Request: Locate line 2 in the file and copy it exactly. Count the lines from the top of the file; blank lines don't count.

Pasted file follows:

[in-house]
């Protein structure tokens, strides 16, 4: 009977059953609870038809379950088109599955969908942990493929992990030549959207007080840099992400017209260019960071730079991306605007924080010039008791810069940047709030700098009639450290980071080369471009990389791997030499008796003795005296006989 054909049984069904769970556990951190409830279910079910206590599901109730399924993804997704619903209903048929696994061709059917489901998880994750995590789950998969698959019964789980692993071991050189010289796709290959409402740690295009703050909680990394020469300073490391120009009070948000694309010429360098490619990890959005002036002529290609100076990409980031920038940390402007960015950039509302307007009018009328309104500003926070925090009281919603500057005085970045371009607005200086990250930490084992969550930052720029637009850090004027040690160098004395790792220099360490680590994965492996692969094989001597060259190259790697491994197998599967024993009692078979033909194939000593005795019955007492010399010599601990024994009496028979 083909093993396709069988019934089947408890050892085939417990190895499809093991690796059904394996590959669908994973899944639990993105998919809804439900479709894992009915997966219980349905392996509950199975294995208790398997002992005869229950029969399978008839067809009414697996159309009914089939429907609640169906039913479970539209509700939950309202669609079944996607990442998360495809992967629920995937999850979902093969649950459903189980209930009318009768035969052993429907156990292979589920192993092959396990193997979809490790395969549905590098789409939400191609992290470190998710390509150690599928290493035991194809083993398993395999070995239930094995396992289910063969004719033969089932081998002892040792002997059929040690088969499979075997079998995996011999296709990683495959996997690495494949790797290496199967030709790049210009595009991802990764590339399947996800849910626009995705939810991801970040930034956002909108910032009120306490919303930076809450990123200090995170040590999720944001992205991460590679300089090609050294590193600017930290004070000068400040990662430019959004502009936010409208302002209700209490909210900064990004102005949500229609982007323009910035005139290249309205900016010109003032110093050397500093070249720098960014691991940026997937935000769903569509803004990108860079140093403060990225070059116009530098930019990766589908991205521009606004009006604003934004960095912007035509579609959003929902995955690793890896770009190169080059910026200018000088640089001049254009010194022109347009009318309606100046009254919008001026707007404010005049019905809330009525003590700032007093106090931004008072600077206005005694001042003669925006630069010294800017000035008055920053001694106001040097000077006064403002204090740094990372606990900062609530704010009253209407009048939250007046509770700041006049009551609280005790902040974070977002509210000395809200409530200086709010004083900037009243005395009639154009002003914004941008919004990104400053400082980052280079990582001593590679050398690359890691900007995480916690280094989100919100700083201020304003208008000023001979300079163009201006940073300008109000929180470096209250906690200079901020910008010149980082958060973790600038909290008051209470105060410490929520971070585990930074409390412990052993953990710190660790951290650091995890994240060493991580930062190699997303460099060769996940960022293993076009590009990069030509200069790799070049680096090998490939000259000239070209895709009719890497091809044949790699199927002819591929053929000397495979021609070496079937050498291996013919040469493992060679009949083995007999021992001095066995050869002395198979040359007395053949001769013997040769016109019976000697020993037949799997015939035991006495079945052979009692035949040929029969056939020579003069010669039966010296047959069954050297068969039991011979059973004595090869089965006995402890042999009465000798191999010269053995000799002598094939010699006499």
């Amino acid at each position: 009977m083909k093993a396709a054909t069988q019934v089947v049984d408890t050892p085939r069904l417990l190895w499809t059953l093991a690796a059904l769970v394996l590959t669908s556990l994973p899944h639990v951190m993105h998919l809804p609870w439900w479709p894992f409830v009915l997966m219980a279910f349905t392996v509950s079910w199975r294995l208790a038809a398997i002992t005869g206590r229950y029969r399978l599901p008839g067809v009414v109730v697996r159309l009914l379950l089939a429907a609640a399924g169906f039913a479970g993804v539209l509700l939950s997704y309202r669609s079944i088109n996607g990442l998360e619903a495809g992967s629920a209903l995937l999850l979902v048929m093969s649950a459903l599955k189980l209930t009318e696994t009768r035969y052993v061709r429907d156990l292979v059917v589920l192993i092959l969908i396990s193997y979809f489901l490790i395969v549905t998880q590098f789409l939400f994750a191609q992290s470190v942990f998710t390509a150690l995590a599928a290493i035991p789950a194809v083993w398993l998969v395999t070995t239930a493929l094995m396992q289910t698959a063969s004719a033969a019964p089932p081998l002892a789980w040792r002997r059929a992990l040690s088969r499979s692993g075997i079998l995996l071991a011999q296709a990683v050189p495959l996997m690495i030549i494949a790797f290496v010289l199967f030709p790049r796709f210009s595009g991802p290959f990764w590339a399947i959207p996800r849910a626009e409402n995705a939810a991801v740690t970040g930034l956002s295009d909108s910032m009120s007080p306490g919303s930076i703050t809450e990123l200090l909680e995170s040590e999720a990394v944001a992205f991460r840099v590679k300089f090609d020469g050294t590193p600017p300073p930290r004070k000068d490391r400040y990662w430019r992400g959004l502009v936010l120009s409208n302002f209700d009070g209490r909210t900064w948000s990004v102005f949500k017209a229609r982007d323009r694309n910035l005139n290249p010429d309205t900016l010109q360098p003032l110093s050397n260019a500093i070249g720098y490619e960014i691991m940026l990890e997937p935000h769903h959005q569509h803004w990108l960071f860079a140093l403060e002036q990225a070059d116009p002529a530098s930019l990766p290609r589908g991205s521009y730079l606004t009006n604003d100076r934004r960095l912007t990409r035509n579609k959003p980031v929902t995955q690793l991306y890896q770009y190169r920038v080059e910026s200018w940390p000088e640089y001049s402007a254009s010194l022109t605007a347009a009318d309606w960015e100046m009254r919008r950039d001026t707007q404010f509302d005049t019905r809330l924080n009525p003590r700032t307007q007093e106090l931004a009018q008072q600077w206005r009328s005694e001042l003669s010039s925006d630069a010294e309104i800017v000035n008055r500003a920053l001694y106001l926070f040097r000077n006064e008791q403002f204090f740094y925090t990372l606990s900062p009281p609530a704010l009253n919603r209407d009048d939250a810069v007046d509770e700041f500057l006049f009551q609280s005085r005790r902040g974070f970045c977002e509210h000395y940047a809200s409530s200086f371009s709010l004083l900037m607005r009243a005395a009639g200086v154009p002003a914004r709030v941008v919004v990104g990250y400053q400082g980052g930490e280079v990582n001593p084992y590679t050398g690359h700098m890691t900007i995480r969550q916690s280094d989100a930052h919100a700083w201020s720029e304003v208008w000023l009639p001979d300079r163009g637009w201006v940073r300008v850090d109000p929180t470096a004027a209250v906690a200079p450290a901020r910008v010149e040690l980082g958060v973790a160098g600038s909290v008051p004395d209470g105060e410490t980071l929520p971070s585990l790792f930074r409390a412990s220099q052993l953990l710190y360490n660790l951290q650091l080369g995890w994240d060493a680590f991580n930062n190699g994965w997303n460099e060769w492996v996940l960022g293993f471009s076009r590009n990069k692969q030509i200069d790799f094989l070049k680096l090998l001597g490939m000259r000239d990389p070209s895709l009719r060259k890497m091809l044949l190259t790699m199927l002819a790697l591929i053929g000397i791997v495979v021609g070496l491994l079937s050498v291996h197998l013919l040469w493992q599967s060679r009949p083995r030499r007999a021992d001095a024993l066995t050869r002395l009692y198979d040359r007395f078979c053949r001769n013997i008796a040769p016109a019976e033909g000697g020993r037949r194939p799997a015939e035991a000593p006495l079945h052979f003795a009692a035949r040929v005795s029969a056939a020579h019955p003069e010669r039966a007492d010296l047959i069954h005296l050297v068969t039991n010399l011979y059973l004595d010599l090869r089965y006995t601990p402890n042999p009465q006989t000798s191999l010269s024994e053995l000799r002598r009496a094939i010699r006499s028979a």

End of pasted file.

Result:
């Protein structure tokens, strides 16, 4: 009977059953609870038809379950088109599955969908942990493929992990030549959207007080840099992400017209260019960071730079991306605007924080010039008791810069940047709030700098009639450290980071080369471009990389791997030499008796003795005296006989 054909049984069904769970556990951190409830279910079910206590599901109730399924993804997704619903209903048929696994061709059917489901998880994750995590789950998969698959019964789980692993071991050189010289796709290959409402740690295009703050909680990394020469300073490391120009009070948000694309010429360098490619990890959005002036002529290609100076990409980031920038940390402007960015950039509302307007009018009328309104500003926070925090009281919603500057005085970045371009607005200086990250930490084992969550930052720029637009850090004027040690160098004395790792220099360490680590994965492996692969094989001597060259190259790697491994197998599967024993009692078979033909194939000593005795019955007492010399010599601990024994009496028979 083909093993396709069988019934089947408890050892085939417990190895499809093991690796059904394996590959669908994973899944639990993105998919809804439900479709894992009915997966219980349905392996509950199975294995208790398997002992005869229950029969399978008839067809009414697996159309009914089939429907609640169906039913479970539209509700939950309202669609079944996607990442998360495809992967629920995937999850979902093969649950459903189980209930009318009768035969052993429907156990292979589920192993092959396990193997979809490790395969549905590098789409939400191609992290470190998710390509150690599928290493035991194809083993398993395999070995239930094995396992289910063969004719033969089932081998002892040792002997059929040690088969499979075997079998995996011999296709990683495959996997690495494949790797290496199967030709790049210009595009991802990764590339399947996800849910626009995705939810991801970040930034956002909108910032009120306490919303930076809450990123200090995170040590999720944001992205991460590679300089090609050294590193600017930290004070000068400040990662430019959004502009936010409208302002209700209490909210900064990004102005949500229609982007323009910035005139290249309205900016010109003032110093050397500093070249720098960014691991940026997937935000769903569509803004990108860079140093403060990225070059116009530098930019990766589908991205521009606004009006604003934004960095912007035509579609959003929902995955690793890896770009190169080059910026200018000088640089001049254009010194022109347009009318309606100046009254919008001026707007404010005049019905809330009525003590700032007093106090931004008072600077206005005694001042003669925006630069010294800017000035008055920053001694106001040097000077006064403002204090740094990372606990900062609530704010009253209407009048939250007046509770700041006049009551609280005790902040974070977002509210000395809200409530200086709010004083900037009243005395009639154009002003914004941008919004990104400053400082980052280079990582001593590679050398690359890691900007995480916690280094989100919100700083201020304003208008000023001979300079163009201006940073300008109000929180470096209250906690200079901020910008010149980082958060973790600038909290008051209470105060410490929520971070585990930074409390412990052993953990710190660790951290650091995890994240060493991580930062190699997303460099060769996940960022293993076009590009990069030509200069790799070049680096090998490939000259000239070209895709009719890497091809044949790699199927002819591929053929000397495979021609070496079937050498291996013919040469493992060679009949083995007999021992001095066995050869002395198979040359007395053949001769013997040769016109019976000697020993037949799997015939035991006495079945052979009692035949040929029969056939020579003069010669039966010296047959069954050297068969039991011979059973004595090869089965006995402890042999009465000798191999010269053995000799002598094939010699006499």